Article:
Especially since the operational introduction as central bank monetary policy framework in the early 1990s in New Zealand, the United Kingdom (UK), Canada and Sweden, inflation targeting has gained both empirical and theoretical relevance as a monetary policy strategy. In this paper I relate to inflation targeting theory and its framework in the UK. For that purpose I first regard the development of inflation targeting in respect to other monetary policy strategies in sections (2.2) and (2.3). I will answer the question what the actual target variable is and why one would want to have inflation being low and stable. Then there is some complexity because the development of inflation targeting has to be viewed in relation to paradigmatic debates between Monetarist and New-Keynesian insights. In the sections (2.4) and (2.4) I present the two fundamental views of how an inflation targeting framework should be modelled. By stating some equations from basic theoretical literature, I try to give a overview about the different characteristics of that monetary policy strategy and how there is still controversy about the way of modelling. Chapter (3) is concerned with the operational framework in the UK, including statements to historical developments at the Bank of England in section (3.1). In particular, gaining of operational independence in setting interest rates—section (3.1.5)—was an important step for the Bank. The present monetary policy framework will be reviewed in section (3.2), in detail relating to the Bank’s publication policy—section (3.2.2)—and the inflation forecasting process—section (3.2.3). The Bank of England’s model of the transmission mechanism is reviewed in section (3.3). This includes the interest rate setting process, the role of money and the relationship between inflation and inflation expectations. Finally, I discuss some economic effects that changed the British economy since the introduction of inflation targeting—section (3.4).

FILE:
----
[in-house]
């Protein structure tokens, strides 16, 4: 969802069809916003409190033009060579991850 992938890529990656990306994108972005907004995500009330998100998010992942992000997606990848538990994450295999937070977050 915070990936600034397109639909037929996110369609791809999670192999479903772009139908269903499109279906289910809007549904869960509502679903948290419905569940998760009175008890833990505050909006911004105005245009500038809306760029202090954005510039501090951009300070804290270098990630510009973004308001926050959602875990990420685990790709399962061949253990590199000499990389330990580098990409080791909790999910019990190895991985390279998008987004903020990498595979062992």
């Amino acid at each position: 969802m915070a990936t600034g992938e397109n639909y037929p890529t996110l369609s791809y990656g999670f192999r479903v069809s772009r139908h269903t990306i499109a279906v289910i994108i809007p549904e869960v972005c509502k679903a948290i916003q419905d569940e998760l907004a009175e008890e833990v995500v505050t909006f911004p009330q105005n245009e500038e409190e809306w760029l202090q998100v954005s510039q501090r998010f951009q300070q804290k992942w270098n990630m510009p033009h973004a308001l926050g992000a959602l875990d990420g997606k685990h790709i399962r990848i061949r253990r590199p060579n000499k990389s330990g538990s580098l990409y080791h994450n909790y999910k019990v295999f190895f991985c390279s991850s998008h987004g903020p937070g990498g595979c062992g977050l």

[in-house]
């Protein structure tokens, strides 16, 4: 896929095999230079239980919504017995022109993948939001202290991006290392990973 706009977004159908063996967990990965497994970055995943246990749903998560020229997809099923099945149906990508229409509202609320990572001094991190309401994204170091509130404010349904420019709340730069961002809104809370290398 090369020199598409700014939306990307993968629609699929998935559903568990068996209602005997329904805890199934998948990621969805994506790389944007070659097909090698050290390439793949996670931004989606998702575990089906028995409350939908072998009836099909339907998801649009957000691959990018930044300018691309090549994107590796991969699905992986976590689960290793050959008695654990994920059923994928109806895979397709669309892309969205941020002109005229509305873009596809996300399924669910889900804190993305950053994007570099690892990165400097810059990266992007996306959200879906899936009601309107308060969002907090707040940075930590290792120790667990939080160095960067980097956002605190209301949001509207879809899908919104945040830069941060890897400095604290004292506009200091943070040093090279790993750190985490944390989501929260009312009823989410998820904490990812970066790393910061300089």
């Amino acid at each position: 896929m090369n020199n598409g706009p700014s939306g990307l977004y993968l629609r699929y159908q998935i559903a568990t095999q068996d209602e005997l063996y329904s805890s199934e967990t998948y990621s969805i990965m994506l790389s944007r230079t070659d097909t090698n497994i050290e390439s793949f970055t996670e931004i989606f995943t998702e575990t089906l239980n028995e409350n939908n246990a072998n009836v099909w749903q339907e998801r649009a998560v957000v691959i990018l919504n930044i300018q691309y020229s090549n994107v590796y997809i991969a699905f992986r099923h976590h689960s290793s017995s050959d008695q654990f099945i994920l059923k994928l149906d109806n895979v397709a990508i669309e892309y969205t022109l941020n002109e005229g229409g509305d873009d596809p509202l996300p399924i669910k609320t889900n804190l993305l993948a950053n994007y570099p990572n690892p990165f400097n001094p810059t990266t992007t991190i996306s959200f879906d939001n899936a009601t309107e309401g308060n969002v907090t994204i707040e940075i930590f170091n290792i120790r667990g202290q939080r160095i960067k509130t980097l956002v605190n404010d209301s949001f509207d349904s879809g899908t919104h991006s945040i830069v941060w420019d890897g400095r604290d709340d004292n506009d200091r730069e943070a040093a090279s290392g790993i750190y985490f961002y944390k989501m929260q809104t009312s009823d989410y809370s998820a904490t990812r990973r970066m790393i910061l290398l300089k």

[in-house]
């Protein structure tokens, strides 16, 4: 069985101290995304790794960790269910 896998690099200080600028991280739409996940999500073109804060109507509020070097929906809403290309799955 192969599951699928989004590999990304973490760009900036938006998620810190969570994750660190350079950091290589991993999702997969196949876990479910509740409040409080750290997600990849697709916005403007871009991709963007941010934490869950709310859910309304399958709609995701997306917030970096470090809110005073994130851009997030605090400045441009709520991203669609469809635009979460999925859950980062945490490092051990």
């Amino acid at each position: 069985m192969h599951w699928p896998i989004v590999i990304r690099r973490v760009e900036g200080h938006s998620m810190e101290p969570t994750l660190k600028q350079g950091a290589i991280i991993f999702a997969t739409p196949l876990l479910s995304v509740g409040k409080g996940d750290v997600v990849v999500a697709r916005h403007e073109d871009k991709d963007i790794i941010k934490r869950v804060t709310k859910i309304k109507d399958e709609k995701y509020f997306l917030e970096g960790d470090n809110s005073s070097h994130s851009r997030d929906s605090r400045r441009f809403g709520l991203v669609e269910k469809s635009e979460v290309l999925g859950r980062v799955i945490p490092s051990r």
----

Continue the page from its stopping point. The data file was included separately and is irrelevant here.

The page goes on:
In this section, I give an explanation of the development of theories relating to modern inflation targeting models. Therefore, I give insights into the main theoretical publications. The aim is to discuss inflation targeting theory in relation to monetary policy in general, and different views within the inflation targeting research, for there is controversy regarding which kind of model suits best.2 I will not be able to discuss the modelling in detail, but I find it useful to quote some of the essential equations. It is unclear what terms actually appear in central banks’ objective functions and what weights each term receives.3 It is also unclear what weights and terms should appear, since there is this professional disagreement over proper model specifications. Later, some empirical evidence from the UK will give a hint in section (3.4.4). First, we will have a look at monetary policy in general and the question what the actual target variable in inflation targeting is.4